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Washita County, Oklahoma

ERASMUS G. THURMOND. The sixteen years that have elapsed since the opening of the Cheyenne and Arapahoe reservations on April 19, 1892, have witnessed a remarkable development of this part of Western Oklahoma. The region that up to that time had been a vast grazing country was soon turned into many productive areas where corn, wheat, cotton, broom corn and other staple crops enriched thousands of settlers from near and far-off states. The counties of Blaine, Custer, Dewey, Roger Mills, Beckham, and Washita are notable as well for their splendid progress in the past as for their tremendous possibliities (sic) of the future.

With regard to the business interests of this section, much that is of historical value may be written from the record of the activities of one man and his family. Throughout this section of the state the name of Eramus G, Thurmond is practically synonomous (sic) with business on a large scale, with sound credit in finance, and with public spirit in the prosecution and extension of business affairs. "Uncle Jube Thurmond," as he is popularly known, is a pioneer of the Cheyenne and Arapahoe reservations, was one of its first merchants and cattlemen, and now in connection with his sons is at the head of a chain of eleven banks that forn1 the financial basis for a large proportion of the business carried on in western Oklahoma.

His career both before and after coming to Oklahoma has unusual interest. Born in Wayne county, Kentucky, in 1844, when nine years old (1853) he moved with his parents to Tarrant county, Texas, to a ranch northwest of Fort Worth. At that time Fort Worth was still a fort, with a small settlement about it, and Birdville was the county seat and most important town. Mr. Thurmond was identified with the frontier until the frontier was wiped out by the advance of settlement, and is one of the most typical and successful of the rugged characters who developed the southwest country. The cattle business being the most important industry of northwest Texas in those days, he was connected with it from boyhood. During the Civil war he enlisted in Company E of the Fifteenth Texas, under Colonel Sweet of Galveston, who subsequently became a famous newspaper man of that state. After a service throughout the rebellion, he participated in the struggle against the Indians of northwestern Texas, and was one of the builders of Fort Richardson in Jack county, where he made his headquarters several years. For nine years before moving across the line into the new country of Oklahoma, he was a cattleman of the Texas Panhandle, living on a ranch at Mobeetie.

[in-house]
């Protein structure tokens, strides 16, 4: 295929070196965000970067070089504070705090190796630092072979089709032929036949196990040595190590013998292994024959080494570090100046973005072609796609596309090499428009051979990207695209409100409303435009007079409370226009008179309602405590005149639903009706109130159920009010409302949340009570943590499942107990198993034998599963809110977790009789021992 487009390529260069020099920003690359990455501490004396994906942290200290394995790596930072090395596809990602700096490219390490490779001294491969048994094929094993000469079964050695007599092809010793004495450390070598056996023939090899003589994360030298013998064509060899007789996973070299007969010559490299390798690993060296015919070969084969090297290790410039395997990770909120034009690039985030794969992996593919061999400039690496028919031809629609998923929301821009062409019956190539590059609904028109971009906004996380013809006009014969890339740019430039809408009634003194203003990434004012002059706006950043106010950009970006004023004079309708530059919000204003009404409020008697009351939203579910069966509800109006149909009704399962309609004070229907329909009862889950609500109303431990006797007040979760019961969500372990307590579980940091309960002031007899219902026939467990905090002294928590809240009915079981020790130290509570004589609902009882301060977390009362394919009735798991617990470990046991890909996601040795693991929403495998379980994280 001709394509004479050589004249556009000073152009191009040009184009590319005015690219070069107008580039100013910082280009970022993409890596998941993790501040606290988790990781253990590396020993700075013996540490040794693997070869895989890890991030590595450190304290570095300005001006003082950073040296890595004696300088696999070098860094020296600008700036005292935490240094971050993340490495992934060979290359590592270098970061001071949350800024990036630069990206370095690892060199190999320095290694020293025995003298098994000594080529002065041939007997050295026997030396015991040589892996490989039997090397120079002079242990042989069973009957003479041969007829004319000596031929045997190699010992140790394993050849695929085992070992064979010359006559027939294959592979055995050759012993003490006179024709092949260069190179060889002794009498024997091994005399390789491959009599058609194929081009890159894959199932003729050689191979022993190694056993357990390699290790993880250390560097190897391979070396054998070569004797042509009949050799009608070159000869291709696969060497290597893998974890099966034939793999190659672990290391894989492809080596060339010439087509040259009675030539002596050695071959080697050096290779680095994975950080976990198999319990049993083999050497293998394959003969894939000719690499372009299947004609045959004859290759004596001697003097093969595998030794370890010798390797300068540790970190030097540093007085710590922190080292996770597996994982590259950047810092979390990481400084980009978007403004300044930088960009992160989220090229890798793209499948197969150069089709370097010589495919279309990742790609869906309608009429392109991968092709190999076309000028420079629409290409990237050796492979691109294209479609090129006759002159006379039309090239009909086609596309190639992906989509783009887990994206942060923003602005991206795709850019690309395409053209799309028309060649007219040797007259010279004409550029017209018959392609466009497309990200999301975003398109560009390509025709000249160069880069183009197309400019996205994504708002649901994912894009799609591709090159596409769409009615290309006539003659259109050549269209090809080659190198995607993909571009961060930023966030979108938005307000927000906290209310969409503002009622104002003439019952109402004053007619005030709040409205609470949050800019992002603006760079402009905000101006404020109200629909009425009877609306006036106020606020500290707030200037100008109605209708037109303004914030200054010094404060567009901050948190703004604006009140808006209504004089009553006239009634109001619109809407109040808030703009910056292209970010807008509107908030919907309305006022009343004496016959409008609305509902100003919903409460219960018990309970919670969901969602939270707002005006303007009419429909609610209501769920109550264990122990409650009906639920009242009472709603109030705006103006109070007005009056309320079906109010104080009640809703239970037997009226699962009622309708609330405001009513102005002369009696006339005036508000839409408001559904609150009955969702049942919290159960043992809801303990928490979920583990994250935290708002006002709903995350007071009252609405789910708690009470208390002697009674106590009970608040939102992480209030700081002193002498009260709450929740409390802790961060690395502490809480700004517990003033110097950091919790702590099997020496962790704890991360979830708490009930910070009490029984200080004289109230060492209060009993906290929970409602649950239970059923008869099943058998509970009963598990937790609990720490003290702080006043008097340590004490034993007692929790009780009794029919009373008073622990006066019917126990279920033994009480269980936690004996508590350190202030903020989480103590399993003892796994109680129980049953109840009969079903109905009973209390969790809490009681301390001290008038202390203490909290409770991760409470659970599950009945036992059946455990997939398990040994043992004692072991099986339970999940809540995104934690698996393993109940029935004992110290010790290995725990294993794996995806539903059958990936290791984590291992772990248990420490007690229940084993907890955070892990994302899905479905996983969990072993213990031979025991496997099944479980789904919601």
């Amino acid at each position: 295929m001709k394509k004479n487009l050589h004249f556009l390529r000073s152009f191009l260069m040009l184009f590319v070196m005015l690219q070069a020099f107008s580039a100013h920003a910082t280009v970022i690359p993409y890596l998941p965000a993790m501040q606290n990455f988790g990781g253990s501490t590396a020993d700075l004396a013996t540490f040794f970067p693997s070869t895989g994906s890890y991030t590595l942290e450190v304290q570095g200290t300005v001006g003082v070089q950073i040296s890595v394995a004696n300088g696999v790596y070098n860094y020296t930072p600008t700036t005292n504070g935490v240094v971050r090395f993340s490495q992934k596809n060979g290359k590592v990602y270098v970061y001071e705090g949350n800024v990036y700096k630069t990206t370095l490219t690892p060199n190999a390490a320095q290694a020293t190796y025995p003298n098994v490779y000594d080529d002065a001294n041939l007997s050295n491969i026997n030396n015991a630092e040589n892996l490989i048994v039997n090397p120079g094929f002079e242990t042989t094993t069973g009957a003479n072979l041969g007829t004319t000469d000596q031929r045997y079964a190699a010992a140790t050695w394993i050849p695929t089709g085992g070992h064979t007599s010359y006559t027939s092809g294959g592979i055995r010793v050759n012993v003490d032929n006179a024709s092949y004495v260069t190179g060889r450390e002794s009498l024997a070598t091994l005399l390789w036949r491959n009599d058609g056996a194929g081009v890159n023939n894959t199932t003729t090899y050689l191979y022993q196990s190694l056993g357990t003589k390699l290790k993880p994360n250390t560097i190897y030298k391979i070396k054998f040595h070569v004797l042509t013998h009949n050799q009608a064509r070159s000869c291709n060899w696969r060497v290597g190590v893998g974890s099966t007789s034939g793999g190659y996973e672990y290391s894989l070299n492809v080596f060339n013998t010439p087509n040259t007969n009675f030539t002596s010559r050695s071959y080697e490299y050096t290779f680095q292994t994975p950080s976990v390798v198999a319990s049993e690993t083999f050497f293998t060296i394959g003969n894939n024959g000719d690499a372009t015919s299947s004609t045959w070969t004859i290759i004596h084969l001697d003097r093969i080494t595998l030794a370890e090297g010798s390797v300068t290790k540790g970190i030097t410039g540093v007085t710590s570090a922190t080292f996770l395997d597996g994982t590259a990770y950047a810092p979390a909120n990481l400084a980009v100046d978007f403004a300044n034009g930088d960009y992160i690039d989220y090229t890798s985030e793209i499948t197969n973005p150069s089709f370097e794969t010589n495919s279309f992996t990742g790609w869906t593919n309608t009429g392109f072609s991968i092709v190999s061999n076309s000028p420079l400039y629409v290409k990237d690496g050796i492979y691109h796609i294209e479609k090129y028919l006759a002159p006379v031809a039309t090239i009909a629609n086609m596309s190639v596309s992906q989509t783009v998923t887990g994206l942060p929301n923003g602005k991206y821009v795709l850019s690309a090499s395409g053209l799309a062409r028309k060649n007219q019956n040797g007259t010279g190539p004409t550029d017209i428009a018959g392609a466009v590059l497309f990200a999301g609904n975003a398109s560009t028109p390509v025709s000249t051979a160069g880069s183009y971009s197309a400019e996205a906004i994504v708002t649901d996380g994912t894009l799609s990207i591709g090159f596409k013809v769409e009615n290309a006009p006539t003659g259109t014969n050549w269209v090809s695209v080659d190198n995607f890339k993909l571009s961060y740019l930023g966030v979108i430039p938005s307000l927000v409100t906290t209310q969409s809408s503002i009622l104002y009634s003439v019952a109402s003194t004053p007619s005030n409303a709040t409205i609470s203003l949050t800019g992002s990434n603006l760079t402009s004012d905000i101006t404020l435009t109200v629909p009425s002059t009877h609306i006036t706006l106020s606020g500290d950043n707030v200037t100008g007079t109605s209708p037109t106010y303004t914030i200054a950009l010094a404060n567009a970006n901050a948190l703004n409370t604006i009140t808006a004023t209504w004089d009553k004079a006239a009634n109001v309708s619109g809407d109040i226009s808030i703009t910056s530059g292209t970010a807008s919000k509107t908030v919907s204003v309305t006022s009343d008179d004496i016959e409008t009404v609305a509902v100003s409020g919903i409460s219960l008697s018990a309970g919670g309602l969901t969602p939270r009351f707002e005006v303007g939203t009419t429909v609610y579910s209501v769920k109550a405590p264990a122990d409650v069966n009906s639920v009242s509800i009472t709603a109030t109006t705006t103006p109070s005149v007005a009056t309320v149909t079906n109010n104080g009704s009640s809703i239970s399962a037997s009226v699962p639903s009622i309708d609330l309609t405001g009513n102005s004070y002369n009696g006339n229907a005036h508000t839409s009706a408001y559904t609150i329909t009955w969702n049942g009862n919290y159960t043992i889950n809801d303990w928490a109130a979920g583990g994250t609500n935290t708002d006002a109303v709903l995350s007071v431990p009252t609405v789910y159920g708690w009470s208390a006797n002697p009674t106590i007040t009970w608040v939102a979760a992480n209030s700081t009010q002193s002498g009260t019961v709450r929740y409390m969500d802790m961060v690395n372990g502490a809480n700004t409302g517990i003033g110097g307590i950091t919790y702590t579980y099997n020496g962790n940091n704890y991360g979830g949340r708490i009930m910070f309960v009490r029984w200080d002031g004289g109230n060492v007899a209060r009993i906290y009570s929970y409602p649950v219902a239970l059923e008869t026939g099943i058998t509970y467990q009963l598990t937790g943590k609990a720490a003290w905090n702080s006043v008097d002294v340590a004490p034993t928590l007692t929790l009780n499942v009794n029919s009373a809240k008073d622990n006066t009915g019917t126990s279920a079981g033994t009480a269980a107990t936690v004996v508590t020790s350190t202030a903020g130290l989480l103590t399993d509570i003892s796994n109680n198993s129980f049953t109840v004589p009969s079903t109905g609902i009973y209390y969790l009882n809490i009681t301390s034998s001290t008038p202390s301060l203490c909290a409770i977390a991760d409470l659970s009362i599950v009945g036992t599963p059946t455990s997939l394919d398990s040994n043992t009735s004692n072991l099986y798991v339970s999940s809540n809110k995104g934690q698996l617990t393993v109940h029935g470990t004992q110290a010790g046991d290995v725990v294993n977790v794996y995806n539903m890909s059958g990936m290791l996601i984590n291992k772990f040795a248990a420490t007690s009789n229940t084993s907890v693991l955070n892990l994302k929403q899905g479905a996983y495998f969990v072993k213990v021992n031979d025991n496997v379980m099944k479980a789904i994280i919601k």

With the opening of the Cheyenne and Arapahoe reservations in 1892, he made the run into the country and has lived here ever since. Taking up a quarter section near Cheyenne in Roger Mills county, and subsequently acquiring more land in that vicinity, he continued to engage in the cattle business. Then with his older sons he became one of the pioneer merchants of Cheyenne, and the success of this business was the foundation far the increasing commercial and financial interests that are now associated with the name of Thurmond.

In 1898, with the establishment of the Cheyenne State Bank, the Thurmonds entered the field of enterprise to which they now give their principal attention. The Cheyenne bank is the parent institution of ten other banks, all owned by Mr. Thurmond and sons, giving them the largest banking prestige of any firm in the western portion of Oklahoma. Their leading institution, and the one which is their business headquarters, is the First National Bank of Elk City, which was established September 4, 1902. The First National, of which Mr. Thurmond is president, has a capital and surplus of $100,000, and has had a growth in keeping with the wonderful development of Elk City and its rich surrounding country, where the rare resources in the production of broom corn, cotton, wheat, corn, etc., make this particular region one of the marvels of the new state. Far about a year before the establishment af the bank at Elk City the Thurmonds had a mercantile business there, but are no longer connected with this form of business. However, they still have large landed interests in Roger Mills and Beckham counties. The nine other banks of the firm, besides the two mentioned, are: The Citizens National of Cordell, the First National of Clinton, the First National of Foss, the First National of Sayre, the First State of Erick, the State Bank of Canute, the State Bank of Dill, the First National of Texola, and the State Bank of Grand in Ellis county.

The growth to wealth and high standing of the Thurmond family make a more remarkable record when it is considered that they were in very modest circumstances when they came to Oklahoma in 1892. They have made their fortune through hard work, honest efforts, square dealing with their patrons, and by keeping pace with the development of this country. The five sons are O. H., A. L., E. K., I. C., and John Peter. There is one daughter, Florence, the wife of C. E. Gannaway, cashier of the bank at Clinton.

Source: Hill, Luther. A History of the State of Oklahoma, Volume II. New York: The Lewis Publishing Company, 1908, 410-411.

Contributed by Marti Graham, August 2003. Information posted as courtesy to researchers. The contributor is not related to nor researching any of the families mentioned.


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